George Washington named UK’s greatest foe ever
The first President of US was one of a shortlist of five leaders who topped a public poll.
London: George Washington has been named as the greatest foe ever faced by the British, according to a contest run by the National Army Museum to identify the country’s most outstanding military opponent.
The first President of US was one of a shortlist of five leaders who topped a public poll and on Saturday was selected as the ultimate winner by an audience of around 70 guests at a special event at the museum, in Chelsea, west London.
In second place was Michael Collins, the Irish leader, ahead of Napoleon Bonaparte, Erwin Rommel and Mustafa Kemal Ataturk.
At the event, each contender had their case made by a historian giving a 40 minute presentation. The audience, who had paid to attend the day, then voted in a secret ballot after all five presentations had been made.
“As British officers conceded, he was a worthy opponent,” the Telegraph quoted Stephen Brumwell, who had championed Washington as saying.
The shortlist of five was selected from an initial list of 20 candidates, drawn up by the museum’s curators.
To qualify, each commander had to come from the 17th century onwards – the period covered by the museum’s collection – and had to have led an army in the field against the British, thus excluding political enemies, like Adolf Hitler.
The contest was designed to not only identify Britain’s most outstanding opponent, but also to draw attention to some lesser-known adversaries.
Most of the 20 fought in various colonial wars, such as Ntshingwayo kaMahole, the Zulu leader and victor of Isandlwana, one of the British army’s greatest military defeats, and Tipu Sultan, known as the “Tiger of Mysore”, who resisted British expansion in India.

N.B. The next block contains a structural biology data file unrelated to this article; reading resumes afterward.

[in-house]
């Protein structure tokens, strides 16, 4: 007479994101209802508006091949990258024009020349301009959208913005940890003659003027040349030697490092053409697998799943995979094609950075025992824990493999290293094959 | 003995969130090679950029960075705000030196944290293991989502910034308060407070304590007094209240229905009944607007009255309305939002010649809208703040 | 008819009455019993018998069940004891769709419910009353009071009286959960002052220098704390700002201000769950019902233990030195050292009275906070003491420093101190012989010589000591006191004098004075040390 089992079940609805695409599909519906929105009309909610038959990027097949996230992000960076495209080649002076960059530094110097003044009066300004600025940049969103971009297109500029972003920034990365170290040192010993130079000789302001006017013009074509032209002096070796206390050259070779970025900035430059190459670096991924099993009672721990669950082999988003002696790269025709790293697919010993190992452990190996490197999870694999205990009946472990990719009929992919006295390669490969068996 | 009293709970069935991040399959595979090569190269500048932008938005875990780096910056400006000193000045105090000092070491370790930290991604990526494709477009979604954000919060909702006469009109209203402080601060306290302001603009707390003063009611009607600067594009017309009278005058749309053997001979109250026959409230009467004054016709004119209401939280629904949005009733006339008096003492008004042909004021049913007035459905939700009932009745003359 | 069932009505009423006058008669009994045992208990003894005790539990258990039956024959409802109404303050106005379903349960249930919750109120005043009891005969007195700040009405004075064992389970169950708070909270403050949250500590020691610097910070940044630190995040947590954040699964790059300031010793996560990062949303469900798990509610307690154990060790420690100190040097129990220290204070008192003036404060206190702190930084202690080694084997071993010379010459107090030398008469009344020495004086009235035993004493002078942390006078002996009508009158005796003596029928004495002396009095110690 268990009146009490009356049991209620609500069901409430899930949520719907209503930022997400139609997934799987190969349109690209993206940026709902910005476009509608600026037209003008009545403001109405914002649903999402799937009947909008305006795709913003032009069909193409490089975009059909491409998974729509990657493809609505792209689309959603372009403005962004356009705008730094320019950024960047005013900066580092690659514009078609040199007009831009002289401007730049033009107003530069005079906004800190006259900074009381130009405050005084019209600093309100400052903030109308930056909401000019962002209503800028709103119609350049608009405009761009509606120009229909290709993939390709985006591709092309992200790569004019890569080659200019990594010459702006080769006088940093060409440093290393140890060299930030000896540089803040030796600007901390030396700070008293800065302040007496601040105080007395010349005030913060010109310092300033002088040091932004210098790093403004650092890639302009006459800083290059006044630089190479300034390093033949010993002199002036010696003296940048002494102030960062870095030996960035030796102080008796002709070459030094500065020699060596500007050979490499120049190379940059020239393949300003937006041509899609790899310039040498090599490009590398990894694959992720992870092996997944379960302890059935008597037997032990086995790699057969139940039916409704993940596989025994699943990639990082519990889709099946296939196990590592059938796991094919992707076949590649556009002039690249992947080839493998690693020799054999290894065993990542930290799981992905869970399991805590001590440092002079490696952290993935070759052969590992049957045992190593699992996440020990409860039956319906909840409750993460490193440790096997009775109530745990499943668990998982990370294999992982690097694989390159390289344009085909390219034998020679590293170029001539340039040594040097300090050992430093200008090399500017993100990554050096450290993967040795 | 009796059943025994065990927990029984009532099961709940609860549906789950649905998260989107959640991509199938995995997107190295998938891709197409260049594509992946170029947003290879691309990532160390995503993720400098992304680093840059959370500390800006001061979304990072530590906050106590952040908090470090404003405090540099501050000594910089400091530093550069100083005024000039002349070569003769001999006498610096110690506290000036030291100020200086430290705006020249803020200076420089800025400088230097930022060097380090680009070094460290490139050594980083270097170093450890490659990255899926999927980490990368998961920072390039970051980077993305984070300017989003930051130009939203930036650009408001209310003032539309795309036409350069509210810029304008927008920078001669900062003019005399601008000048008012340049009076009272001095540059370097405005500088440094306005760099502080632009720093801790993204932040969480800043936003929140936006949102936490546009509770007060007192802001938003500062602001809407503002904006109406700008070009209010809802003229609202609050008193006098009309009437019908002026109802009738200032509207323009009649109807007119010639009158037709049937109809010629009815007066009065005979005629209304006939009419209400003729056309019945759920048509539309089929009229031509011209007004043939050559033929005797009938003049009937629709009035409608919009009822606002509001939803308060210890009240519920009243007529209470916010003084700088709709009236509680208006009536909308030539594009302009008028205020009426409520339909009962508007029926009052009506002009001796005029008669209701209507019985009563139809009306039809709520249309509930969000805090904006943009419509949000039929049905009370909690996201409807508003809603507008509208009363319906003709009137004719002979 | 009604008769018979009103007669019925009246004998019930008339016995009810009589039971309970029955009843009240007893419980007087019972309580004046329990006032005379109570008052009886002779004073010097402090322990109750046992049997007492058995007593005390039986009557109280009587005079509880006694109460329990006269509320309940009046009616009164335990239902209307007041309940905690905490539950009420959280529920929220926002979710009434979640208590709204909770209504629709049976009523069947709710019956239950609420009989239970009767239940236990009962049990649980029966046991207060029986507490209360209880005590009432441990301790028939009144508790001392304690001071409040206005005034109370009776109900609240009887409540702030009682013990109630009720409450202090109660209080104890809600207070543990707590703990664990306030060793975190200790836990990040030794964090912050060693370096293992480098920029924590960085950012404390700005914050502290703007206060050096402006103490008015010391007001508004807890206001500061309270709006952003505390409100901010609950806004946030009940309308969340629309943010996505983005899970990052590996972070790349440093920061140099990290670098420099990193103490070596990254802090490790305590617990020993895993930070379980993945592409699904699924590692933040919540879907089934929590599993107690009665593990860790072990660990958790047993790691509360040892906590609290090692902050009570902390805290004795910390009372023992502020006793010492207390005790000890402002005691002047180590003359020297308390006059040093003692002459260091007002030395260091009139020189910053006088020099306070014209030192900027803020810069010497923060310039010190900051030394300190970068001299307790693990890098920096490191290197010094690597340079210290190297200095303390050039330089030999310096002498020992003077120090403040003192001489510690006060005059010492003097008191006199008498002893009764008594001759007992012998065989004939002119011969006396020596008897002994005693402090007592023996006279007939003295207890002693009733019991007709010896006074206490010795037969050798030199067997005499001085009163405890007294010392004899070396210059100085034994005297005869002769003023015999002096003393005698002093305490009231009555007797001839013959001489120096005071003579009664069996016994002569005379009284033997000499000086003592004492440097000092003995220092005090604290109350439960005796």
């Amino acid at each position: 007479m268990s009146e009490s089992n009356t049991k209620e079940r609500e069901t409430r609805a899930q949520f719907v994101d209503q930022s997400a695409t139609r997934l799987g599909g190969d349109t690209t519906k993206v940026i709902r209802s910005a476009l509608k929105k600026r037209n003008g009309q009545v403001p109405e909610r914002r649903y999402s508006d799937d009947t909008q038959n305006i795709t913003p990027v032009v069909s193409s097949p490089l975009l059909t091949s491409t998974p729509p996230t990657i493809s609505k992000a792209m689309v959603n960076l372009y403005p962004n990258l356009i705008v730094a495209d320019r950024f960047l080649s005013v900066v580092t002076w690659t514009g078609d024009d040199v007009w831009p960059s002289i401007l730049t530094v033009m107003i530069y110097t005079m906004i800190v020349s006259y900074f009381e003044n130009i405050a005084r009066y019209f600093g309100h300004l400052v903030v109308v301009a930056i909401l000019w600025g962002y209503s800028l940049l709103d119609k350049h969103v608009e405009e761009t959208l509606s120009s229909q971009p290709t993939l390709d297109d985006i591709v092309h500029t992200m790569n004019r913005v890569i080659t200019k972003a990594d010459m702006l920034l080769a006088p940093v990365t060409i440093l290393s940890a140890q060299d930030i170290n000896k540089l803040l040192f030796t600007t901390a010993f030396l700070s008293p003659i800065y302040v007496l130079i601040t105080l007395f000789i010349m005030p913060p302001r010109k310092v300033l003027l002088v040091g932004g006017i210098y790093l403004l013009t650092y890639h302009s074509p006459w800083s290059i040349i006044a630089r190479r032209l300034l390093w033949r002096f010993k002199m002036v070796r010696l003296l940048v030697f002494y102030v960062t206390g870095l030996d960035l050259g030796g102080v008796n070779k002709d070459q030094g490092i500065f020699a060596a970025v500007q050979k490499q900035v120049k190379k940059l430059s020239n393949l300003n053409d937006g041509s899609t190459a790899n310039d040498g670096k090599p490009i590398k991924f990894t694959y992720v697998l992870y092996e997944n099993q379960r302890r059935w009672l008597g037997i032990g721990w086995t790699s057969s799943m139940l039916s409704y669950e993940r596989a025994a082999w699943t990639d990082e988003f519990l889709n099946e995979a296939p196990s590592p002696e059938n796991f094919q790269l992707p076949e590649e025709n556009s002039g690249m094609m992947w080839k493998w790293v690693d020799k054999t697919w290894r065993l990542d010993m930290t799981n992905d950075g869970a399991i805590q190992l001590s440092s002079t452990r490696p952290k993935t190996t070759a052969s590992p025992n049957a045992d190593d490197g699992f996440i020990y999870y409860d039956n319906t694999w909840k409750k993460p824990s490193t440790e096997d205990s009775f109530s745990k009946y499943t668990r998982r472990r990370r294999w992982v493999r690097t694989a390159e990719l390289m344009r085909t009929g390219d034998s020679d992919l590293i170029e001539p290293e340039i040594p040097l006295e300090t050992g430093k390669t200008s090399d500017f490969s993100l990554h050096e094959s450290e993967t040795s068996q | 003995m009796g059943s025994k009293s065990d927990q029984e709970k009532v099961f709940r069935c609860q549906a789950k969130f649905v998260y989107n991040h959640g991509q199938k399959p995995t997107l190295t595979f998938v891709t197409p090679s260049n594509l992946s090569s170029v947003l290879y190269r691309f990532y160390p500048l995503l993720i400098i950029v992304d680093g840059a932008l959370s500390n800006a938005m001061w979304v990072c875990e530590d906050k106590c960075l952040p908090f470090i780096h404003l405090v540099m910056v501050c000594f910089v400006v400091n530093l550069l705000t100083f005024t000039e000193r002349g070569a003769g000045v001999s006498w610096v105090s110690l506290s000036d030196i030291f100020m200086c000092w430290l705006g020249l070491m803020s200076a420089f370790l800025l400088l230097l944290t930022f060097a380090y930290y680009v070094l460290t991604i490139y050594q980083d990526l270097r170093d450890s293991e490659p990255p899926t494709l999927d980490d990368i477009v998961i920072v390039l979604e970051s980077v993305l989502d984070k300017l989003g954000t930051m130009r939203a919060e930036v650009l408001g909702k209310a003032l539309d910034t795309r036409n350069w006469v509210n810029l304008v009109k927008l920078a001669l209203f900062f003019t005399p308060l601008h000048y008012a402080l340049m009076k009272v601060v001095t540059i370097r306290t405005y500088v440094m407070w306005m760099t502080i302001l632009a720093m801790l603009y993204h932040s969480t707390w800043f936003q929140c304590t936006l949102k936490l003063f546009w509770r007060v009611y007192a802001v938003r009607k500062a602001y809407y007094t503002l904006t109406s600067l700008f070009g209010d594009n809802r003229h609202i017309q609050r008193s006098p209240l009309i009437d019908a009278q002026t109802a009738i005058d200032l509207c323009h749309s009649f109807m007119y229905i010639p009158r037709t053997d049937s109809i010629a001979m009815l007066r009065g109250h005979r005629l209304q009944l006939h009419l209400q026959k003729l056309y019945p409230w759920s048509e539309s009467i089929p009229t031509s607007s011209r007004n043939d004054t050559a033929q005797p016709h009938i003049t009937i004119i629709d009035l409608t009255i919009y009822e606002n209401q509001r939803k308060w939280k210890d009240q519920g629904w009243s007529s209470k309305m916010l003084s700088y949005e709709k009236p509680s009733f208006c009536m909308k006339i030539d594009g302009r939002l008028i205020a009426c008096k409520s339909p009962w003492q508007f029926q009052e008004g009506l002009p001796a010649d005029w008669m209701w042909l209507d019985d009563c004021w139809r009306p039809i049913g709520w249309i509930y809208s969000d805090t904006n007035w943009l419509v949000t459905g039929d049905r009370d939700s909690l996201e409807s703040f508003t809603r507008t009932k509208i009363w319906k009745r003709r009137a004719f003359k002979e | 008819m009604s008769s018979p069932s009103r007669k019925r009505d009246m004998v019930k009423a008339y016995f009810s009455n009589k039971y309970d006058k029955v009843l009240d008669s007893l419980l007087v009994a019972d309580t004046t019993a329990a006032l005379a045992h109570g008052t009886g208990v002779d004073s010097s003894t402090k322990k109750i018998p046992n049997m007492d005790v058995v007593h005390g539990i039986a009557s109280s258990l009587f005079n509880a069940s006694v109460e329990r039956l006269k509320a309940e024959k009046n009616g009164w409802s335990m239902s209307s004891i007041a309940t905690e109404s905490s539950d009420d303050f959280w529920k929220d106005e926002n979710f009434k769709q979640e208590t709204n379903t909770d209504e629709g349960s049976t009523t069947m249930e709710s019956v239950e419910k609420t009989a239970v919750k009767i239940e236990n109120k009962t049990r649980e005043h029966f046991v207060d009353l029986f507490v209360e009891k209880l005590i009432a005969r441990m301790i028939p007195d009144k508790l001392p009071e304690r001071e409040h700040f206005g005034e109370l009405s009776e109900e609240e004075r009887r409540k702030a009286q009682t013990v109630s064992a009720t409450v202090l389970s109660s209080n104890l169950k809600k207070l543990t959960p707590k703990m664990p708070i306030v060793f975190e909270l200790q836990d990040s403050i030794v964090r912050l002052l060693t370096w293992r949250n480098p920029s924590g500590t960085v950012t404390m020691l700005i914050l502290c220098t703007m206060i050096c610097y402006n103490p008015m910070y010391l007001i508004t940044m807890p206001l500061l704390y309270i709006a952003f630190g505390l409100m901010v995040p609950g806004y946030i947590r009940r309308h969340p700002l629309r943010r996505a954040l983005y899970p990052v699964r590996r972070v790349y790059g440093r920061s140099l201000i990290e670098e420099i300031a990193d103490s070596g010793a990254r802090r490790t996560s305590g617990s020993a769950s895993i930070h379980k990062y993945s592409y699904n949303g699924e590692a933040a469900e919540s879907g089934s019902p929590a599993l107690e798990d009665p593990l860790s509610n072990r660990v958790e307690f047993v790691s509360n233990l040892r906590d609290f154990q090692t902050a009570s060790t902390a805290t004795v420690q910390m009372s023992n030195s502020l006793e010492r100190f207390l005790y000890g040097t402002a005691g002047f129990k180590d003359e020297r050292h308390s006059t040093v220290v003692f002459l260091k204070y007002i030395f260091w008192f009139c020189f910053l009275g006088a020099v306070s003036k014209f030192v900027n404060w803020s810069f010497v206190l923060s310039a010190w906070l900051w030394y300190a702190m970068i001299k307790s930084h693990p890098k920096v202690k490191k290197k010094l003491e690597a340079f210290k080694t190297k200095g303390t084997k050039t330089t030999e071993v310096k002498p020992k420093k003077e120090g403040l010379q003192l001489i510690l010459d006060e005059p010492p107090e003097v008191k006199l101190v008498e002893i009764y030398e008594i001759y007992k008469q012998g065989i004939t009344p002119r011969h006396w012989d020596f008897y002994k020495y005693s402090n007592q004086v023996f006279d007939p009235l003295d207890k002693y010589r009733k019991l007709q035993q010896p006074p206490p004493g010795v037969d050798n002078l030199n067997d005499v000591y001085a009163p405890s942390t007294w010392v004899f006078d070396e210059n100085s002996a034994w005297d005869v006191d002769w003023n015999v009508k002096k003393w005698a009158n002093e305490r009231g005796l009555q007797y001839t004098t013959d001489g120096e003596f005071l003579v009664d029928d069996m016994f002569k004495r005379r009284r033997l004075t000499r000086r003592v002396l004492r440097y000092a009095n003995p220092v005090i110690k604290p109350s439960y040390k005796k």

Alongside Rommel, the only Second World War leader was Tomoyuki Yamashita, the Japanese commander who oversaw the fall of Singapore.
The one woman on the list was Rani of Jhansi, who fought British forces in nineteenth century India.
The online poll was launched in the middle of February, and around St Patrick’s Day – March 17 – there was a surge in support for Michael Collins, although several people pointed out on the museum’s website that, technically, the guerrilla leader never led an army on a battlefield.
He took a strong lead, but the contest was later featured in the Turkish media, leading to wave of support for Ataturk, who ended up winning with more than 3,000 votes – 40 percent of those cast.
The museum selected the format – of an online poll followed by a closed vote – to filter out tactical voting, reducing the risk that a candidate could win thanks to orchestrated “block” voting – along national lines – rather than on the specific criteria of their performance in battle against the British.
The eventual winner, George Washington, came fourth in the online poll, with less than two per cent of the vote.
The top five foes were:
George Washington (1732-99) – 45 percent
Michael Collins (1890-1922) – 21 percent
Napoleon Bonaparte (1769-1821) – 18 percent
Erwin Rommel (1891-1944) – 10 percent
Mustafa Kemal Ataturk (1881-1938) – 6 percent